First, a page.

The fifth generation of the iconic sports car, the 2020 Toyota Supra, marked the brand’s return to the U.S. market after 21 years (and in Japan after 17). Unveiled at the 2019 Detroit Auto Show, the Supra Mk. 5 goes on sale for the 2020 model with a high-performance six-cylinder engine and Toyota’s latest technology. Unlike its predecessor, the fifth-gen Supra wasn’t developed in-house by Toyota. The coupe is the result of a long collaboration with BMW, from which Toyota borrowed the chassis, engines, and transmission. Together with its motorsport division, Gazoo Racing, Toyota designed the exterior, the cabin, and retuned the suspension system. The new Supra is also the first vehicle developed by Gazoo Racing to go global. These cars were previously restricted to the Japanese market.
Shady Toyota Dealership Buys that Mint-Condition 1994 Supra; Relists it at $500,000
The launch of the fifth-generation Supra is feeding into the hype of the previous generation Supra too, apparently. A 1994 example of the fourth generation recently sold on Bring A Trailer for a ludicrous $121,000 and then quickly emerged on the website of Chicago Northside Toyota with a senseless price tag of $500,000.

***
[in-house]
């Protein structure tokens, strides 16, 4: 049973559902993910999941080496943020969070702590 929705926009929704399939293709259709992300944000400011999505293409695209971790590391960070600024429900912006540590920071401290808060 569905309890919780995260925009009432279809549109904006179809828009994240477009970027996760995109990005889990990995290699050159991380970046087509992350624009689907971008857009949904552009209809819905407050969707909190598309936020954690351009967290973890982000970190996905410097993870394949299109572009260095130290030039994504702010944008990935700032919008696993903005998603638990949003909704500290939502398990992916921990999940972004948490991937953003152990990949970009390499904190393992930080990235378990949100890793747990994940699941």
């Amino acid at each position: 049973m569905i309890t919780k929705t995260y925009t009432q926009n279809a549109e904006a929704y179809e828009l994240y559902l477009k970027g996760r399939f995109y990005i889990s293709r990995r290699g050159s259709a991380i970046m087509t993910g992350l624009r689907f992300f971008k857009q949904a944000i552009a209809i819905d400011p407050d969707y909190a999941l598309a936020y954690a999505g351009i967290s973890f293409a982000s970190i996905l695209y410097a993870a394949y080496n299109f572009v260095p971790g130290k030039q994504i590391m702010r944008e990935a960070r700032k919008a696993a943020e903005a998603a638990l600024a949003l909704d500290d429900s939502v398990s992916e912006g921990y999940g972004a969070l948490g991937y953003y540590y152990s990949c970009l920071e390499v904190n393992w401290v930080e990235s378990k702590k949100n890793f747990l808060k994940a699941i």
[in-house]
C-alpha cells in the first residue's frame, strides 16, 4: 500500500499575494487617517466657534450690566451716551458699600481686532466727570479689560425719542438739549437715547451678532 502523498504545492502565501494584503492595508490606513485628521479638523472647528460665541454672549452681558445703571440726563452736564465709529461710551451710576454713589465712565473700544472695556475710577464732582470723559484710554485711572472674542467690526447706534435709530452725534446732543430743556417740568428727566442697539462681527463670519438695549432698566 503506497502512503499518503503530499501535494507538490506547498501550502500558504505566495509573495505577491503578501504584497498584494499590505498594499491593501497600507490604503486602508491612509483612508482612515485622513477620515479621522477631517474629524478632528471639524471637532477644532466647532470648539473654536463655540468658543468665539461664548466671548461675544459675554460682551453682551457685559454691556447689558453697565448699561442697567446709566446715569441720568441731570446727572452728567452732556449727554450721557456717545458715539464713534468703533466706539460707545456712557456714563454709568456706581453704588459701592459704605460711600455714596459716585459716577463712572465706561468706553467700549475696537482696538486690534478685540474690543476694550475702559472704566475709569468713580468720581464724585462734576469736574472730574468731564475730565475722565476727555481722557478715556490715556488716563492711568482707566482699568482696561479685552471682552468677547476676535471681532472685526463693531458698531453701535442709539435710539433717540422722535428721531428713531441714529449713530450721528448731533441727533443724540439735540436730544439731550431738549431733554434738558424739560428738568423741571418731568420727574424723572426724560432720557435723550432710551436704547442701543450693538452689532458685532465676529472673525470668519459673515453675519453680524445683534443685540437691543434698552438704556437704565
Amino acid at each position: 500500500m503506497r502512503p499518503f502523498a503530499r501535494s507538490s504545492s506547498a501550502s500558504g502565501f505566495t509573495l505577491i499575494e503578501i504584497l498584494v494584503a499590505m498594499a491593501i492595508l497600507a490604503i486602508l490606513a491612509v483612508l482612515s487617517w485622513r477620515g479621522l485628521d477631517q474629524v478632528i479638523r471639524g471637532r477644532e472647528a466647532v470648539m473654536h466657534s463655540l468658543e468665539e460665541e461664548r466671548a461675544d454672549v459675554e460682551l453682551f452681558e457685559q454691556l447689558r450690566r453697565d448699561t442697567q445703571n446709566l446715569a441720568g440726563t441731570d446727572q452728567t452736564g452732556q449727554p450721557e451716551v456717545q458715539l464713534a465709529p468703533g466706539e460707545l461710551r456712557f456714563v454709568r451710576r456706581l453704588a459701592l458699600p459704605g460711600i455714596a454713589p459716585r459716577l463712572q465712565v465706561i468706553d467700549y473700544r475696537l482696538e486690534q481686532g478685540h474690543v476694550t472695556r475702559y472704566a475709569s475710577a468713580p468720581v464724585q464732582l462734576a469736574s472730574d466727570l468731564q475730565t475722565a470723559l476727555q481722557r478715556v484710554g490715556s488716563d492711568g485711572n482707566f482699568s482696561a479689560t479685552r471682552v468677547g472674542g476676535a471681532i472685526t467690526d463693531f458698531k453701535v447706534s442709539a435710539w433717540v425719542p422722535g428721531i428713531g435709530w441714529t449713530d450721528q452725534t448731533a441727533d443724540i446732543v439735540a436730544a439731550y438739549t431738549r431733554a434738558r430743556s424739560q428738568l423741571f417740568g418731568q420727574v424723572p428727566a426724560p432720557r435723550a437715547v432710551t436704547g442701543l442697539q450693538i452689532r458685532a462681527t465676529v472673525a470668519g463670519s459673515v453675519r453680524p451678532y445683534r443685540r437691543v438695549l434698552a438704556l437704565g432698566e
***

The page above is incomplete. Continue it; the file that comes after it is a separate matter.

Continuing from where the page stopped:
The new GR Supra seems to help the old Porsche-beating Supra gain momentum even more than before in terms of the sums of money people ask for pristine examples. With only 7,000 miles on the odometer, this particular red model sold on January 3rd on Bring A Trailer and, the other day, the guys at Carscoops noticed the same car for sale at a Chicago Toyota dealer for half a million bucks or $7,902 per month for 60 months. Since then, the said dealer has taken down the downright insulting listing from its website but it still beggars belief that someone thought this would be a sensible thing to do
A 7:40 Nurburgring Lap Time For The Toyota Supra? Toyota Thinks It Can Be Done